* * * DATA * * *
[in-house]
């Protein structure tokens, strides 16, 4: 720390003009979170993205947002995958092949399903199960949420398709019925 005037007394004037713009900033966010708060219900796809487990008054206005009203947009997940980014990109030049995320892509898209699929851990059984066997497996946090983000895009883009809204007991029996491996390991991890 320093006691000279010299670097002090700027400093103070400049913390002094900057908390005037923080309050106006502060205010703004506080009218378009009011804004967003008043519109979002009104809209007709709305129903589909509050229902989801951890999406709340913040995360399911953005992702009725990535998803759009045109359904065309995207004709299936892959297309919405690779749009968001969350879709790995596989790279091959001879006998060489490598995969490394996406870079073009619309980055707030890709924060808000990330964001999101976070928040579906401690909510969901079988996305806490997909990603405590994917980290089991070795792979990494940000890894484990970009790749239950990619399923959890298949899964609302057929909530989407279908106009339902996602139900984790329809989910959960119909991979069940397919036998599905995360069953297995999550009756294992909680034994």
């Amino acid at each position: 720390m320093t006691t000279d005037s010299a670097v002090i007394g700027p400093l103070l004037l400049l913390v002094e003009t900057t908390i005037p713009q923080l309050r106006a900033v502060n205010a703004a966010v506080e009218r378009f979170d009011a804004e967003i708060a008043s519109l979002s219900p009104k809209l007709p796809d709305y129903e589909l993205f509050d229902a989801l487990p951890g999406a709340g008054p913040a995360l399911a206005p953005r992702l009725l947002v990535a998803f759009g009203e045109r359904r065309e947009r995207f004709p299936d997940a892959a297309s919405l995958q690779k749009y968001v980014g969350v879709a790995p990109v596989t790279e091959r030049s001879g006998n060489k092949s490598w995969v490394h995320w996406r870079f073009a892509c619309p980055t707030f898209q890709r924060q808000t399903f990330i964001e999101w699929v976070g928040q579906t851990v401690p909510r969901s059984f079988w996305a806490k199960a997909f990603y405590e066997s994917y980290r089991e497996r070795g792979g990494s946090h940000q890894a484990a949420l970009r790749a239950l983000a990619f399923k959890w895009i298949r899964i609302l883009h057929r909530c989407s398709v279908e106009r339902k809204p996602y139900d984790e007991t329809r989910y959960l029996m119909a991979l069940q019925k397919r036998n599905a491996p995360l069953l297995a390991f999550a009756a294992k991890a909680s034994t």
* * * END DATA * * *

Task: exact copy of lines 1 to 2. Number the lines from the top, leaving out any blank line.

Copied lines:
[in-house]
């Protein structure tokens, strides 16, 4: 720390003009979170993205947002995958092949399903199960949420398709019925 005037007394004037713009900033966010708060219900796809487990008054206005009203947009997940980014990109030049995320892509898209699929851990059984066997497996946090983000895009883009809204007991029996491996390991991890 320093006691000279010299670097002090700027400093103070400049913390002094900057908390005037923080309050106006502060205010703004506080009218378009009011804004967003008043519109979002009104809209007709709305129903589909509050229902989801951890999406709340913040995360399911953005992702009725990535998803759009045109359904065309995207004709299936892959297309919405690779749009968001969350879709790995596989790279091959001879006998060489490598995969490394996406870079073009619309980055707030890709924060808000990330964001999101976070928040579906401690909510969901079988996305806490997909990603405590994917980290089991070795792979990494940000890894484990970009790749239950990619399923959890298949899964609302057929909530989407279908106009339902996602139900984790329809989910959960119909991979069940397919036998599905995360069953297995999550009756294992909680034994």